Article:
Leverage, says Reed, is a particularly powerful method of harnessing entrepreneurial energy to achieve rapid market penetration. By adopting a referral-marketing strategy, Vox Telepreneur is able to achieve lower overheads and do something that no telco has done before – reinvest in its customers. Up to 57% of gross profit is redistributed to the communities that generate it, and up to 43% is redistributed to product-focused resellers such as small IT outlets and PBX vendors. Vox Telepreneur aims to grow its community to more than 300 000 customers by 2010, which will make it the largest reseller of telco services in South Africa.
Why the listing
Fearing that the company was going to be sold to the highest bidder, Reed and his team wanted to make sure that DataPro remained independent. The reverse listing sped up the move to autonomy.
Reverse listing defined
A reverse listing is a complex transaction that occurs when an unlisted company uses an already listed entity as a vehicle to bring its assets to market. Rather than starting from scratch, the unlisted company sells its assets into the existing listed company. You have to comply with all the same requirements as a totally new listing. The big benefits lie in timing and discussing and transacting with current owners. By using an existing listed entity you have the certainty that you are already listed and you start out with an existing shareholder base. Even with the need to meet the JSE’s requirements, the process does not take as long. The costs of the reverse listing route are similar to those involved in a new listing.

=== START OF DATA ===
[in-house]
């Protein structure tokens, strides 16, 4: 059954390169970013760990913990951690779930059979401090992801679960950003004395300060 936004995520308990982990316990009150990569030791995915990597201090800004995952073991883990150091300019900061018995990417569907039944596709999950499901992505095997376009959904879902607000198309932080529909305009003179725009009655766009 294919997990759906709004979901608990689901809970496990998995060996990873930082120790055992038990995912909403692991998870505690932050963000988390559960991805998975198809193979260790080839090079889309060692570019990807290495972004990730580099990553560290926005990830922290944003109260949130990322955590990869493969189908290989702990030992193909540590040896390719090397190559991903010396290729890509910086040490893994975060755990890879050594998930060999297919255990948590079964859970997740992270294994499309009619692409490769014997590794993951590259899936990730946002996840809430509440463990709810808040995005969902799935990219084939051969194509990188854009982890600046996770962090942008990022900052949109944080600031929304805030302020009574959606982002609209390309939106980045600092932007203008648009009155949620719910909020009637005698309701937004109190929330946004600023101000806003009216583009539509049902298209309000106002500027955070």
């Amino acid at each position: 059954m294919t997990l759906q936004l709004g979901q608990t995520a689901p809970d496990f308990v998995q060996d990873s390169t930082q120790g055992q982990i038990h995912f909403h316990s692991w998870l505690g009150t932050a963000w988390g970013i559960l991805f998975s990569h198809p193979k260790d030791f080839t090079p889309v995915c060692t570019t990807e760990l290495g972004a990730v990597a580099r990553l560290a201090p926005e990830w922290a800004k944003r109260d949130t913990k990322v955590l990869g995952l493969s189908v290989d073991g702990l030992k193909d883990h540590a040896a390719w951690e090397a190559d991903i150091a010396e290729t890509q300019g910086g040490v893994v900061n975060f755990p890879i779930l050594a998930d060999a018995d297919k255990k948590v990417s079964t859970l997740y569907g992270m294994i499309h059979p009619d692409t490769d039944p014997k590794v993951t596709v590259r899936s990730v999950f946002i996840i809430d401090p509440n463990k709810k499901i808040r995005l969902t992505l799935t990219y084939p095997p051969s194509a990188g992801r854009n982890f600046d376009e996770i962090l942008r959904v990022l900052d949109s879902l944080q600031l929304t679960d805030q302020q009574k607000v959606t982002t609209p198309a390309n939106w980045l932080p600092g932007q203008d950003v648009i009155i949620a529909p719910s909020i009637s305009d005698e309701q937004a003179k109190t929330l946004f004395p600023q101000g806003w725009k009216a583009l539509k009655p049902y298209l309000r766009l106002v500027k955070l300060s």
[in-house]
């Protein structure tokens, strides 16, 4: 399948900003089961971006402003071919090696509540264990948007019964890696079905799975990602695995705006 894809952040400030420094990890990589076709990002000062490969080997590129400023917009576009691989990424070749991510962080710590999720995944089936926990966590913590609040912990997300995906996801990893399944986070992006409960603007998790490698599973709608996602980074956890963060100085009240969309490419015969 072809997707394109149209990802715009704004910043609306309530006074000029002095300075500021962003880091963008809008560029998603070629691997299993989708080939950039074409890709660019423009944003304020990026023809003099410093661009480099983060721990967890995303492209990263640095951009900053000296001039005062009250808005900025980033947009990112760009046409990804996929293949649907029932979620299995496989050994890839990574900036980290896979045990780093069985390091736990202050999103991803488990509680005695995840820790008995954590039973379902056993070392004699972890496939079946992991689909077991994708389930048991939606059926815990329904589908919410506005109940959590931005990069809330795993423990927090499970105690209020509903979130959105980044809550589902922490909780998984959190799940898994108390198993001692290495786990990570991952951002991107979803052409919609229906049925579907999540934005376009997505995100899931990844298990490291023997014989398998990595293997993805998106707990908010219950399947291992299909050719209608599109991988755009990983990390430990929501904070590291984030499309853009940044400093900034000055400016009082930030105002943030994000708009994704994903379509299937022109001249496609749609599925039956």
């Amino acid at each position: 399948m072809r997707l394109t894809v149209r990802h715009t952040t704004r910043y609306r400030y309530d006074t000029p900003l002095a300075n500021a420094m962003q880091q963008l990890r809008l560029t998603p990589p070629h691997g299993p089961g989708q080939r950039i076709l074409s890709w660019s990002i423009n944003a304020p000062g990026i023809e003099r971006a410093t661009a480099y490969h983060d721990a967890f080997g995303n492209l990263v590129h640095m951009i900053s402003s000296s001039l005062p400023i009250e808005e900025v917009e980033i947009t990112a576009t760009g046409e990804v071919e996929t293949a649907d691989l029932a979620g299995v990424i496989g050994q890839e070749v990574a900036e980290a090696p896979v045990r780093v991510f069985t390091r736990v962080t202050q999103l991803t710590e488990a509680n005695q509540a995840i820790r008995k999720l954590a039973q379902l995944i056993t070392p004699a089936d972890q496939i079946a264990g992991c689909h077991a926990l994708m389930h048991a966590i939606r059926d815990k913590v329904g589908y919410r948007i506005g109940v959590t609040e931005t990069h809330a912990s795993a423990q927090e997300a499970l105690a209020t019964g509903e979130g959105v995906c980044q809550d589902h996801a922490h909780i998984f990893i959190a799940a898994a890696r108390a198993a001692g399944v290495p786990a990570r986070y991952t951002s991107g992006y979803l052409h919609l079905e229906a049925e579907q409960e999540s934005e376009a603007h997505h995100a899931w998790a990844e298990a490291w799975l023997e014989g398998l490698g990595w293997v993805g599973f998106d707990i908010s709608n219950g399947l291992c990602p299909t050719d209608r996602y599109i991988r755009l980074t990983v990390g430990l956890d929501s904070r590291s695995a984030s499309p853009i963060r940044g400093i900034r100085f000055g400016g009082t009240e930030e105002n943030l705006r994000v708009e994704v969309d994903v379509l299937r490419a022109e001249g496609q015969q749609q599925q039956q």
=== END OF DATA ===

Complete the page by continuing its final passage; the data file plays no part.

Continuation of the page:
How DataPro did it
The company listed at a premium with Reed and his team buying back the business from BoE and listing it for double the amount the next day. “We were lucky because deregulation had been announced just three weeks before,” says Reed. “We only had to raise R36 million, but because it was a reverse listing, it was expensive and no cash went into the business. Had we not reverse listed, we could have pumped R30 million into the company.”
What was involved in the listing?
Aside from raising the cash, DataPro also had to prove that its expensive shares were priced correctly. The share price ran on sentiment and it ran high. “We had to rapidly grow the business into the rating it had received,” says Reed. “As a result, we had to do exceptionally well just to remain in the same position. That took an enormous amount of time and money. We made a few mistakes which cost us in the short-term, but we also did a lot of things right.”
The pros and cons of listing
“The biggest con is that listing makes the company very visible,” says Reed. “It also means that you are reliant on others, which is not great considering that the stock market is based on fear and greed.” Reed also points out that South Africans view a long-term investment as six months. “That means you have to grow the value of the shares like mad and build a telco at the same time,” he adds. “All the while you are told what your gross profit should be and what is wrong with your business model. Brokers use your price to earnings ration (stock price divided by per share earnings over the previous year), but you cannot be measured by PE only when you are building a business for the future.” On the positive side, Reed and his team would never have acquired the business back without the listing. “Being public property is unpleasant, but we had to do it.”